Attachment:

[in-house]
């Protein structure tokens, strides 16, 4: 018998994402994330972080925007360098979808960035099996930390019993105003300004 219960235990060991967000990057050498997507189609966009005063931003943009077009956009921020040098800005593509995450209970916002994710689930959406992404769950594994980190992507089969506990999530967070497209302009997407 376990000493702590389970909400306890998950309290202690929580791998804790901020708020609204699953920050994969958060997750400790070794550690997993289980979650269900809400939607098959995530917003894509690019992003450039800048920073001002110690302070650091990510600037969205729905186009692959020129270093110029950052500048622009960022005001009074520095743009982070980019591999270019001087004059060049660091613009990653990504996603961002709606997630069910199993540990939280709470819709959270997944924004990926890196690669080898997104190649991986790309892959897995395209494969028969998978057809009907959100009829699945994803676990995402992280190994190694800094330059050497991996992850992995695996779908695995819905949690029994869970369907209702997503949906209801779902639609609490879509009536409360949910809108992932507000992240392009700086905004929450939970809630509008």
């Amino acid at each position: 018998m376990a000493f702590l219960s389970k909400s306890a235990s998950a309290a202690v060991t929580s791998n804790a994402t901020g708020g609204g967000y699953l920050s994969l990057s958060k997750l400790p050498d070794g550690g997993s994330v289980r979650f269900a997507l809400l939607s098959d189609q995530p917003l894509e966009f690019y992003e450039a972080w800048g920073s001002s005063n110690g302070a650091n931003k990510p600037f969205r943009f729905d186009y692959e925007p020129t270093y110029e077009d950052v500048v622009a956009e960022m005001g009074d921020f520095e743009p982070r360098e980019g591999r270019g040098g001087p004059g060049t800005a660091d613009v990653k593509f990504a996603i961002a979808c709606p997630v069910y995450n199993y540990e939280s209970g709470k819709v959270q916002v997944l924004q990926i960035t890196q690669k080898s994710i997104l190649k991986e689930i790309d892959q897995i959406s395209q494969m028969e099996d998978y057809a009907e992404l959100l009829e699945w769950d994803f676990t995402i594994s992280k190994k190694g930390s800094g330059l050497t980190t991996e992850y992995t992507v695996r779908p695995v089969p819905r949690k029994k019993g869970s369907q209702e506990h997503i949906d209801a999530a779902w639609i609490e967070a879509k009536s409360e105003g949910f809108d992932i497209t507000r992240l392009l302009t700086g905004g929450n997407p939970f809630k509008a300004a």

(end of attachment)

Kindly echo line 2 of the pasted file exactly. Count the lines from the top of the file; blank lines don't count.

């Protein structure tokens, strides 16, 4: 018998994402994330972080925007360098979808960035099996930390019993105003300004 219960235990060991967000990057050498997507189609966009005063931003943009077009956009921020040098800005593509995450209970916002994710689930959406992404769950594994980190992507089969506990999530967070497209302009997407 376990000493702590389970909400306890998950309290202690929580791998804790901020708020609204699953920050994969958060997750400790070794550690997993289980979650269900809400939607098959995530917003894509690019992003450039800048920073001002110690302070650091990510600037969205729905186009692959020129270093110029950052500048622009960022005001009074520095743009982070980019591999270019001087004059060049660091613009990653990504996603961002709606997630069910199993540990939280709470819709959270997944924004990926890196690669080898997104190649991986790309892959897995395209494969028969998978057809009907959100009829699945994803676990995402992280190994190694800094330059050497991996992850992995695996779908695995819905949690029994869970369907209702997503949906209801779902639609609490879509009536409360949910809108992932507000992240392009700086905004929450939970809630509008």